Archive by Author

Conflicts, but not the one you were expecting – Nigel Jones on Britain in 1914 at Swindon Festival of Literature

7 May

This slideshow requires JavaScript.

It’s 100 years, near enough, since Europe was plunged into the most terrible war the world has ever seen, so you’d expect a ‘thinking festival’ like Swindon Festival of Literature to thoroughly explore the subject, which it is – as part of the official Swindon in the Great War commemorations.

Historian Nigel Jones’ discussion around his book Peace and War: Britain in 1914 is the first of three on the topic – the entrée to Kate Adie’s main course of the legacy of women in the Great War (May 12), with dessert coming in the form of Richard Van Emden on boy soldiers (May 15).

It’s fitting that Jones goes first, because his book isn’t really about the war at all, it’s about all the other stuff that was happening at the time – events that were making headlines before Archduke Franz Ferdinand was shot in Sarajevo; before Germany’s blank cheque assurance to Austria, or Austria’s ultimatum to Serbia; and before the Rape of Belgium.

Jones’ book reminds us there were three conflicts troubling the British government in the run-up to the Great War, and none of them had very much at all to do with European politics. Continue reading

Running and walking with writers at Swindon Festival of Literature

6 May

This slideshow requires JavaScript.

Life’s all about choices, and on a warm bank holiday Monday afternoon I faced a dilemma – take a 5km run through Swindon’s Lydiard Park with some Lycra-clad literature lovers, or enjoy a gentle stroll around the ornamental lake of the Georgian stately home with storyteller Rachel Rose Reid.

Continue reading

It’s Sacrilege, but is Stonehenge really the inspiration…?

29 Jun

This slideshow requires JavaScript.

One of the greatest mysteries of the prehistoric world is why Stonehenge was built. But the thinking behind a life-sized inflatable version of the world-famous monument is easier to ascertain – and it might have more to do with nearby Avebury than its younger but better-known cousin.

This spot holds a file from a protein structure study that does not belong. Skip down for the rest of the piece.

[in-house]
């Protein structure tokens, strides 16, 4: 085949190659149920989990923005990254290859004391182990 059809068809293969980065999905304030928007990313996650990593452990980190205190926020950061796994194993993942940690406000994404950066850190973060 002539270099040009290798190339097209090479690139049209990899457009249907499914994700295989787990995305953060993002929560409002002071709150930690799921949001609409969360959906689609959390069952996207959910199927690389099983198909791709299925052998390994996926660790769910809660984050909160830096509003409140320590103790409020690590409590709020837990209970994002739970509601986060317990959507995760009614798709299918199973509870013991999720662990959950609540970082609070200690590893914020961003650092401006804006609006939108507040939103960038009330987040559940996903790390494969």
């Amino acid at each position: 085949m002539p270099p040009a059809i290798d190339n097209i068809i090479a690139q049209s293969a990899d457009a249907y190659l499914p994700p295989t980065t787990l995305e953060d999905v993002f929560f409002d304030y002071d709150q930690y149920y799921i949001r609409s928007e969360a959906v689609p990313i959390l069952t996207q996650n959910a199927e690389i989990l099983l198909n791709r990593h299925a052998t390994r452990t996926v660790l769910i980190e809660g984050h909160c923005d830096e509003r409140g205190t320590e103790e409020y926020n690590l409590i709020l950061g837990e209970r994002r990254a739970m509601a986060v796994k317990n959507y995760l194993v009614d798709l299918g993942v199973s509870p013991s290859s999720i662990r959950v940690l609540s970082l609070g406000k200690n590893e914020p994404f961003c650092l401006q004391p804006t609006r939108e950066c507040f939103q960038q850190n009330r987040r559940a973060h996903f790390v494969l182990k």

This morning Festival Chronicle was lucky enough to catch up with Jeremy Deller, the Turner Prize-winning artist behind art-installation-cum-bouncy-castle Sacrilege. Continue reading

God Spray the Queen – Chivitz at Salisbury International Art Festival

30 May

This slideshow requires JavaScript.

I’ll bet when the Queen visited Salisbury back on May 1 (International Workers’ Day, not that the UK ever recognises it) she never thought her jaunt would be immortalised in graffiti art.

But that’s exactly what happened at the weekend, when Brazilian street artist Chivitz created new works at Salisbury Arts Centre as part of the Salisbury International Arts Festival.

The Queen, who is quite used to having portraits done, although probably never like this, is pictured in the outfit she wore when she visited the city, although the cheeky graffiti artist has her brandishing a spray can. Continue reading

From Beatles to Bassett: the journey of a rock-turned-travel writer

19 May

This slideshow requires JavaScript.